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"Green" Awareness at Offutt AFB

OFFUTT AIR FORCE BASE, Neb. -- One of my most important base-wide initiatives has to do with improving our overall "green" awareness. This includes making a good base recycling program even better.

We must constantly bring energy conservation and environmental stewardship into our thought processes. Doing this makes Offutt a better base, saves precious resources, and ultimately makes us even better at carrying out the Air Force mission--to fly, fight, and win in air, space and cyberspace.

Leaders at every level of the Department of Defense, from the Secretary of Defense to the commanders and senior enlisted leaders here at Offutt, fully embrace key recycling tenets. To conserve our natural resources and rein in skyrocketing energy costs, all of us are responsible for helping to maintain a strong and fiscally responsible recycling program. Our most successful programs so far have involved cardboard and paper recycling.

We have 60 tan cardboard-only dumpsters located at various locations on base. Additionally, we have 38 locations for clean mixed paper products collection such as magazines, newspapers, printer or copy paper, and so on. Recycling containers for offices, dormitories and other areas across the base are available through the 55th Civil Engineering Squadron's Environmental Office.

There are some items we can't currently recycle, but I strongly encourage all units to recycle everything possible. Plastic is worth little and there is no market for glass, but I ask every organization to be responsible stakeholders by collecting these items and taking them to local recycling centers. I also encourage all of you to recycle aluminum cans by taking them to a local recycling center, which generates funds that can go right back into your organizations for your own Morale, Welfare and Recreation purposes.

Another way we can be good stewards of the environment is by carpooling. Some organizations have taken great strides with this simple yet highly effective way to reduce pollution by identifying reserved parking spots for carpoolers through the base parking board. We are also exploring ways to operate a passive carpooling website so potential carpoolers can locate one other.

Recently we replaced five older vehicles in our fleet with fuel-efficient, low-speed vehicles and about 20 others now run on renewable E-85 fuel. I also want to stress that we recycle used and or contaminated petroleum products from government vehicles and aircraft through a private contractor, and our Auto Skills Center collects and recycles used oil.

Energy conservation is a top priority as well. Our energy conservation program team continues to install motion sensor switches where practical; for instance, in offices, halls and office area restrooms. We've also implemented various other initiatives, such as set-back thermostats, high efficiency heating units and standard building temperatures. Furthermore, we are continuing to examine the value of compressed work schedules, which so far has shown promising results in terms of energy savings on "green Fridays" (it is important to understand that these days come from having certain organizations across the base work longer hours during the rest of the work week).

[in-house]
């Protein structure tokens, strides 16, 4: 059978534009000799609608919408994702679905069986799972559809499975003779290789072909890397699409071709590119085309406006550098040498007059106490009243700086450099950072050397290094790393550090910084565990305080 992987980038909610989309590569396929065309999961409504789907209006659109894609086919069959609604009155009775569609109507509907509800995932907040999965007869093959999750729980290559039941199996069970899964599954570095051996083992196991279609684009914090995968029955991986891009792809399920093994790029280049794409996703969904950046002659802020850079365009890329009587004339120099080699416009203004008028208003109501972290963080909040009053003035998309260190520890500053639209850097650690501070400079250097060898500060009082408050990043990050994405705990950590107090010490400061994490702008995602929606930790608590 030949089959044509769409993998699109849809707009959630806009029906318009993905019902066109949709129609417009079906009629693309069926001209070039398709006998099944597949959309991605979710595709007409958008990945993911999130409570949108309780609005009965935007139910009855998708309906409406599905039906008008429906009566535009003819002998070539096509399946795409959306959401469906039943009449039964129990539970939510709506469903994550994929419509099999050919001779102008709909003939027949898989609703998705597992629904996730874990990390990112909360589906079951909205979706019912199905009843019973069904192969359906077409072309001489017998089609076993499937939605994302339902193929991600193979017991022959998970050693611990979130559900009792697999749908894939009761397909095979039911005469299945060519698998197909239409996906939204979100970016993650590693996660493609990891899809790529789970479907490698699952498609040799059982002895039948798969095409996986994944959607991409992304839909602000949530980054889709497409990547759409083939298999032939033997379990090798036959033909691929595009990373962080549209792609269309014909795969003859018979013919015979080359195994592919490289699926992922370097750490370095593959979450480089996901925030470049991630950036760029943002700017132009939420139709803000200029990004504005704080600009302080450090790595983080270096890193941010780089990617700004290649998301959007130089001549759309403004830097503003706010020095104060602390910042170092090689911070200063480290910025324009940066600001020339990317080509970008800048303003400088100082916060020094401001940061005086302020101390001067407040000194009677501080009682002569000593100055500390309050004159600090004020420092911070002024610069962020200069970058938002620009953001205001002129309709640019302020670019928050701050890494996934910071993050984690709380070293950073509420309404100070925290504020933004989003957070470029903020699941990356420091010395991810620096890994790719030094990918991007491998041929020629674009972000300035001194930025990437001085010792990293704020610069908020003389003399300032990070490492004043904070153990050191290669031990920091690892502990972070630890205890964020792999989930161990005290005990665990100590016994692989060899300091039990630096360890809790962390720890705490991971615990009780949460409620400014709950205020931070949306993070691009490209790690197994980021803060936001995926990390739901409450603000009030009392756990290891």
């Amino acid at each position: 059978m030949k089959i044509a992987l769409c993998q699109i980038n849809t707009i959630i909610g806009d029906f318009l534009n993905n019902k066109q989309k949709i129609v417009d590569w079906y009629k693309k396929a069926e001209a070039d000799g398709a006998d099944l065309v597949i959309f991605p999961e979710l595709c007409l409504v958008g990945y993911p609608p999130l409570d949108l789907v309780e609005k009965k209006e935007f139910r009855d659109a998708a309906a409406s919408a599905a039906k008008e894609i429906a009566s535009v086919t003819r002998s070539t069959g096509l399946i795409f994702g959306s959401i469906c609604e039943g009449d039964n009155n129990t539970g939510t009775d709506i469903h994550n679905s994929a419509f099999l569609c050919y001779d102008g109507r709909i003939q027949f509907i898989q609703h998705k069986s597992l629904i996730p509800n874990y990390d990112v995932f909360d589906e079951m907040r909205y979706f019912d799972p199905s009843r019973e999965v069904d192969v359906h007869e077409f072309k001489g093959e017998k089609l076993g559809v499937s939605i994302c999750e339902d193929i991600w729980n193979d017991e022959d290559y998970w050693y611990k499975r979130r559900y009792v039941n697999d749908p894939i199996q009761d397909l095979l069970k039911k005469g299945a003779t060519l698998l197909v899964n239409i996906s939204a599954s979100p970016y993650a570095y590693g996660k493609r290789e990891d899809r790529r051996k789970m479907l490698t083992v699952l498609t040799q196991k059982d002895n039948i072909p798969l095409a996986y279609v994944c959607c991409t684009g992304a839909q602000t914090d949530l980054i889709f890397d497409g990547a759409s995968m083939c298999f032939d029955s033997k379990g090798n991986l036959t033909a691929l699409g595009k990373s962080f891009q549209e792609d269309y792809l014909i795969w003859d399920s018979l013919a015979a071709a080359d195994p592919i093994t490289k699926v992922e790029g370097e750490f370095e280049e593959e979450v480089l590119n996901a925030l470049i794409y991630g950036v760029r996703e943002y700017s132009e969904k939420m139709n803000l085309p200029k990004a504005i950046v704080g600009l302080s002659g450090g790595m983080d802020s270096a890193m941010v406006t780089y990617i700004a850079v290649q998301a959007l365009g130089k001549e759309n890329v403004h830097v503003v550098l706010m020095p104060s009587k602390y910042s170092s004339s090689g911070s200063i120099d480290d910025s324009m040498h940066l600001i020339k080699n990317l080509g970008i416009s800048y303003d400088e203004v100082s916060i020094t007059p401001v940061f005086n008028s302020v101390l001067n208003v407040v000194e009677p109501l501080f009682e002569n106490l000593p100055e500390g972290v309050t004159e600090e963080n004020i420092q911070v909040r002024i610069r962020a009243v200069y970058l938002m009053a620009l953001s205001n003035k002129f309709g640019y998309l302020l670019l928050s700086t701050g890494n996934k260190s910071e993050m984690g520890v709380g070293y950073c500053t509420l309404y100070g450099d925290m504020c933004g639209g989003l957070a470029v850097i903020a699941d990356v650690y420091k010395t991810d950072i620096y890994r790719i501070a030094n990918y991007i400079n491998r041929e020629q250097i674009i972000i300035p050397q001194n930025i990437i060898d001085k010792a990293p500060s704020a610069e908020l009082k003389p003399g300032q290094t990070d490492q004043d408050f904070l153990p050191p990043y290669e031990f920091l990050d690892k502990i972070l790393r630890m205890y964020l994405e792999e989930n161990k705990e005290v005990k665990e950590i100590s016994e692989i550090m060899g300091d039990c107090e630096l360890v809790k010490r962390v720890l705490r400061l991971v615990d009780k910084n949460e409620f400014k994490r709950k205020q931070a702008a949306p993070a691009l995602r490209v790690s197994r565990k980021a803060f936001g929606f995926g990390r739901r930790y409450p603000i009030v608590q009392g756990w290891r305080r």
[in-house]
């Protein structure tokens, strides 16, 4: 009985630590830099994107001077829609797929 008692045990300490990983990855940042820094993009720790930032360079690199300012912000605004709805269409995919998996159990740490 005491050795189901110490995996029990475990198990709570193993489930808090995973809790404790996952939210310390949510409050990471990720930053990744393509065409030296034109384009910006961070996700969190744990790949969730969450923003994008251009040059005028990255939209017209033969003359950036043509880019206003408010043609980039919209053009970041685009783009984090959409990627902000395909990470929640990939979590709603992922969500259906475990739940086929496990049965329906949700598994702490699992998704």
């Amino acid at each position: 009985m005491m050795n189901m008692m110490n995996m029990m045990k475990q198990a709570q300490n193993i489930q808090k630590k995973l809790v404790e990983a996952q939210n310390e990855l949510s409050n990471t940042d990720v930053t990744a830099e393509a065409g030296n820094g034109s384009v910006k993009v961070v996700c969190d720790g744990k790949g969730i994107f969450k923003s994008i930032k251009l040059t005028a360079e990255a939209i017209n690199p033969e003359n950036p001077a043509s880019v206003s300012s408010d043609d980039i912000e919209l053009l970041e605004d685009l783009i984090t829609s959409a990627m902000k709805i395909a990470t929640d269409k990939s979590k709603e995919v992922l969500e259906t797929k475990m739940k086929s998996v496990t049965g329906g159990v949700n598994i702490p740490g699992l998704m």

Another way we've found to reduce energy consumption is by heating large open-air areas with gas-fired infra-red warming objects rather than air. Insulation has also been added in many locations and a "green" roof is being installed on Bldg. 500.
I am also focused on making sure our base construction projects adhere to good recycling principles. For example, virtually all of the metal and concrete that was removed as part of our Frady Fitness center and the old Community Activities Center demolition was recycled or reused.

The 55th Force Support Squadron is also performing a market research analysis for a three-section moisture-resistant cardboard food container to replace the Styrofoam containers we currently use in our dining facilities. Additionally, our former Recycle Center is now used as a refuse transfer point and accepts scrap metal for recycling.

Furthermore, we highly encourage the Offutt community to avoid throwing lead acid batteries in personal trash receptacles because when discharged and subjected to freezing temperatures, they can crack and cause lead contamination. To dispose of these batteries contact the 55th CES Environmental Office.

While all of this is going on to make Offutt a better place to live and work, we are in the process of revitalizing the Environmental Management System. You should hear more about EMS and Offutt's conservation and recycling programs in the near future.

All of us across the base must do our part to accomplish the mission and take care of the environment. We have come a long way in the past 25 years---we wouldn't even have had this dialogue when I entered the Air Force--and there's no question that we will do a lot more over the next decade. We don't have a choice.

I take energy awareness and recycling very seriously, and I ask every member of the Offutt community to do the same. If you have good green ideas, please pass them through your chain of command or directly to the 55th CES Environmental Office at 294-4087. Thanks for helping make Offutt a better place to live, work and play!